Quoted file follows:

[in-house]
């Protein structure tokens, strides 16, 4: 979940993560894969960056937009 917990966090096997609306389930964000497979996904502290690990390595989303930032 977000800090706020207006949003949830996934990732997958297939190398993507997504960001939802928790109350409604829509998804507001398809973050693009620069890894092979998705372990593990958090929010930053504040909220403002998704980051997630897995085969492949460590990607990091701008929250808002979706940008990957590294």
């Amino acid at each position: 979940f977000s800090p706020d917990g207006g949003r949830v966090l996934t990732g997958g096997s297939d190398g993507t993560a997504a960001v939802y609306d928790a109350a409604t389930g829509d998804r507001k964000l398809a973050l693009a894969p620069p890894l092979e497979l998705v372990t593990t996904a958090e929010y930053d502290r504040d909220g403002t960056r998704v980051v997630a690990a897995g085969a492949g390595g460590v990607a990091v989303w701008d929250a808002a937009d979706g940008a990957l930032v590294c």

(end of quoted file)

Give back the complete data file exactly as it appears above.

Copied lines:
[in-house]
């Protein structure tokens, strides 16, 4: 979940993560894969960056937009 917990966090096997609306389930964000497979996904502290690990390595989303930032 977000800090706020207006949003949830996934990732997958297939190398993507997504960001939802928790109350409604829509998804507001398809973050693009620069890894092979998705372990593990958090929010930053504040909220403002998704980051997630897995085969492949460590990607990091701008929250808002979706940008990957590294």
């Amino acid at each position: 979940f977000s800090p706020d917990g207006g949003r949830v966090l996934t990732g997958g096997s297939d190398g993507t993560a997504a960001v939802y609306d928790a109350a409604t389930g829509d998804r507001k964000l398809a973050l693009a894969p620069p890894l092979e497979l998705v372990t593990t996904a958090e929010y930053d502290r504040d909220g403002t960056r998704v980051v997630a690990a897995g085969a492949g390595g460590v990607a990091v989303w701008d929250a808002a937009d979706g940008a990957l930032v590294c």